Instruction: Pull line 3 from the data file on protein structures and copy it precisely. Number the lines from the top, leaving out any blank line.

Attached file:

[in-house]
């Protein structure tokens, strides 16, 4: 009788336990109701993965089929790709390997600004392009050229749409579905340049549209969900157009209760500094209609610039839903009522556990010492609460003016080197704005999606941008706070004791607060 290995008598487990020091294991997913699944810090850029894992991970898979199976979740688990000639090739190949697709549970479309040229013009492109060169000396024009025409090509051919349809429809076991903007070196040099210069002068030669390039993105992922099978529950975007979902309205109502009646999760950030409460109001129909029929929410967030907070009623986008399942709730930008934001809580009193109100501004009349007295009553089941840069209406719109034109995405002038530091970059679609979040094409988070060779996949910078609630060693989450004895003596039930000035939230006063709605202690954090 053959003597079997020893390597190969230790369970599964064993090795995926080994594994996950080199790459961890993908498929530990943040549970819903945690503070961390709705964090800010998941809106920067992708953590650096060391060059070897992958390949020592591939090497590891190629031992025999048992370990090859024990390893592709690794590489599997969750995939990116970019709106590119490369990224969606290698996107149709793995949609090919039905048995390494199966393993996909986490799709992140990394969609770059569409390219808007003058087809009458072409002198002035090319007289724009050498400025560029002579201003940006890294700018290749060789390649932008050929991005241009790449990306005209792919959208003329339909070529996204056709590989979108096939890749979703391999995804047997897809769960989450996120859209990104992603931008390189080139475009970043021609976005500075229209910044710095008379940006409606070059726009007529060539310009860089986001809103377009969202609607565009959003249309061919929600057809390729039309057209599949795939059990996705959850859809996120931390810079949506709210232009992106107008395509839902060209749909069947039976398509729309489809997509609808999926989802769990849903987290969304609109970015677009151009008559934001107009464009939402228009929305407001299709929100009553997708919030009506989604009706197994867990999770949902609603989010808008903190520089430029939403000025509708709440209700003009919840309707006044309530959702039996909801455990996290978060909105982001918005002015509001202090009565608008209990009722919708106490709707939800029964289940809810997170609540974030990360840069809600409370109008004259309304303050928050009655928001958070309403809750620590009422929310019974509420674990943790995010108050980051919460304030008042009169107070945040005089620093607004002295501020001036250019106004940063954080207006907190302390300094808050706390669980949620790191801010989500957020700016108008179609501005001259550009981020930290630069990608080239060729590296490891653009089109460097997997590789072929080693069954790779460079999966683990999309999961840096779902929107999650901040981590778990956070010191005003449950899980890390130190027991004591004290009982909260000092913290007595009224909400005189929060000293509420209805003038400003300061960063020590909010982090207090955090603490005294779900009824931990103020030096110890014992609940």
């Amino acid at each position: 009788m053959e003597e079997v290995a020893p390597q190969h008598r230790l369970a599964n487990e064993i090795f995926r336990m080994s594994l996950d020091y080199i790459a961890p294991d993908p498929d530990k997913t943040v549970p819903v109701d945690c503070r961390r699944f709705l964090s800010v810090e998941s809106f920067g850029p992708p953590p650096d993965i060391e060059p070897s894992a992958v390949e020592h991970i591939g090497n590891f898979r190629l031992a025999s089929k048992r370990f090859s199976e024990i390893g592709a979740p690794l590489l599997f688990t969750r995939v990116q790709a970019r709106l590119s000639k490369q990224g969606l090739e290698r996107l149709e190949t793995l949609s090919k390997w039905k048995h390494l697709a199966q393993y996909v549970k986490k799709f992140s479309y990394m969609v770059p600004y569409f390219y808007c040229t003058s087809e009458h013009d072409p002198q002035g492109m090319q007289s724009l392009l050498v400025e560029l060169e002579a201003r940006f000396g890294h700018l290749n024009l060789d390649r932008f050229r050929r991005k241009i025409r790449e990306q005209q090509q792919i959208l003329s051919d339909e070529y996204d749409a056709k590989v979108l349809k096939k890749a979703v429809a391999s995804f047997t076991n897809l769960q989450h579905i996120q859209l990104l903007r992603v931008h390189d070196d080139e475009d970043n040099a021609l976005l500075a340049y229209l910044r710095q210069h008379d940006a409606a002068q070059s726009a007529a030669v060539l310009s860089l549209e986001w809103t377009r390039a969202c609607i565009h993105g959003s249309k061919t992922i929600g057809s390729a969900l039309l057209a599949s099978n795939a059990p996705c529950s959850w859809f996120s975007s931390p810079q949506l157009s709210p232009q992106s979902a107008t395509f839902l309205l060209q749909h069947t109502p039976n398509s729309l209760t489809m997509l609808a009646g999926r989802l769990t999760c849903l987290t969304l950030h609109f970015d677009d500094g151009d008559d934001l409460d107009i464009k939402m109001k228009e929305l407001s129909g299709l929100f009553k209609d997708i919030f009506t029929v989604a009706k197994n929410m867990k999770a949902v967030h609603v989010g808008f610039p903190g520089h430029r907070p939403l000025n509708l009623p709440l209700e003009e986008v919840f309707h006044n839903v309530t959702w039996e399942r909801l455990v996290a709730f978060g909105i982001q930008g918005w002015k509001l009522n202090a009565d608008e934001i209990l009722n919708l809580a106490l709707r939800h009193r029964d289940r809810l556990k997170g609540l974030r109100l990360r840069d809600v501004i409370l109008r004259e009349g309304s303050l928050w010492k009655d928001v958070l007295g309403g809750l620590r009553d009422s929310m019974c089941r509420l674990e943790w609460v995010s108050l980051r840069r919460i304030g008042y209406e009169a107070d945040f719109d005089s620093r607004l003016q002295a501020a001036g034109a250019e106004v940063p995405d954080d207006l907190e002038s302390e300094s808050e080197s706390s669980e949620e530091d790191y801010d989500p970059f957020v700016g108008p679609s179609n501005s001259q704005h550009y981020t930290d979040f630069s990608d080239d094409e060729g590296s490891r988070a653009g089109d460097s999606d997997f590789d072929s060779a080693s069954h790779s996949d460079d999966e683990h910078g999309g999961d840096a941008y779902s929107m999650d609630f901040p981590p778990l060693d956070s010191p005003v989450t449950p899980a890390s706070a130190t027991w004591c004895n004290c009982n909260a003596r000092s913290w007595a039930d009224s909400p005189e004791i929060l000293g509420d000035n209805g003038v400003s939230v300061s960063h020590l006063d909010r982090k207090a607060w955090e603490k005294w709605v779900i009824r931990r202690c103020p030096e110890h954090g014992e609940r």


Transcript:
């Amino acid at each position: 009788m053959e003597e079997v290995a020893p390597q190969h008598r230790l369970a599964n487990e064993i090795f995926r336990m080994s594994l996950d020091y080199i790459a961890p294991d993908p498929d530990k997913t943040v549970p819903v109701d945690c503070r961390r699944f709705l964090s800010v810090e998941s809106f920067g850029p992708p953590p650096d993965i060391e060059p070897s894992a992958v390949e020592h991970i591939g090497n590891f898979r190629l031992a025999s089929k048992r370990f090859s199976e024990i390893g592709a979740p690794l590489l599997f688990t969750r995939v990116q790709a970019r709106l590119s000639k490369q990224g969606l090739e290698r996107l149709e190949t793995l949609s090919k390997w039905k048995h390494l697709a199966q393993y996909v549970k986490k799709f992140s479309y990394m969609v770059p600004y569409f390219y808007c040229t003058s087809e009458h013009d072409p002198q002035g492109m090319q007289s724009l392009l050498v400025e560029l060169e002579a201003r940006f000396g890294h700018l290749n024009l060789d390649r932008f050229r050929r991005k241009i025409r790449e990306q005209q090509q792919i959208l003329s051919d339909e070529y996204d749409a056709k590989v979108l349809k096939k890749a979703v429809a391999s995804f047997t076991n897809l769960q989450h579905i996120q859209l990104l903007r992603v931008h390189d070196d080139e475009d970043n040099a021609l976005l500075a340049y229209l910044r710095q210069h008379d940006a409606a002068q070059s726009a007529a030669v060539l310009s860089l549209e986001w809103t377009r390039a969202c609607i565009h993105g959003s249309k061919t992922i929600g057809s390729a969900l039309l057209a599949s099978n795939a059990p996705c529950s959850w859809f996120s975007s931390p810079q949506l157009s709210p232009q992106s979902a107008t395509f839902l309205l060209q749909h069947t109502p039976n398509s729309l209760t489809m997509l609808a009646g999926r989802l769990t999760c849903l987290t969304l950030h609109f970015d677009d500094g151009d008559d934001l409460d107009i464009k939402m109001k228009e929305l407001s129909g299709l929100f009553k209609d997708i919030f009506t029929v989604a009706k197994n929410m867990k999770a949902v967030h609603v989010g808008f610039p903190g520089h430029r907070p939403l000025n509708l009623p709440l209700e003009e986008v919840f309707h006044n839903v309530t959702w039996e399942r909801l455990v996290a709730f978060g909105i982001q930008g918005w002015k509001l009522n202090a009565d608008e934001i209990l009722n919708l809580a106490l709707r939800h009193r029964d289940r809810l556990k997170g609540l974030r109100l990360r840069d809600v501004i409370l109008r004259e009349g309304s303050l928050w010492k009655d928001v958070l007295g309403g809750l620590r009553d009422s929310m019974c089941r509420l674990e943790w609460v995010s108050l980051r840069r919460i304030g008042y209406e009169a107070d945040f719109d005089s620093r607004l003016q002295a501020a001036g034109a250019e106004v940063p995405d954080d207006l907190e002038s302390e300094s808050e080197s706390s669980e949620e530091d790191y801010d989500p970059f957020v700016g108008p679609s179609n501005s001259q704005h550009y981020t930290d979040f630069s990608d080239d094409e060729g590296s490891r988070a653009g089109d460097s999606d997997f590789d072929s060779a080693s069954h790779s996949d460079d999966e683990h910078g999309g999961d840096a941008y779902s929107m999650d609630f901040p981590p778990l060693d956070s010191p005003v989450t449950p899980a890390s706070a130190t027991w004591c004895n004290c009982n909260a003596r000092s913290w007595a039930d009224s909400p005189e004791i929060l000293g509420d000035n209805g003038v400003s939230v300061s960063h020590l006063d909010r982090k207090a607060w955090e603490k005294w709605v779900i009824r931990r202690c103020p030096e110890h954090g014992e609940r």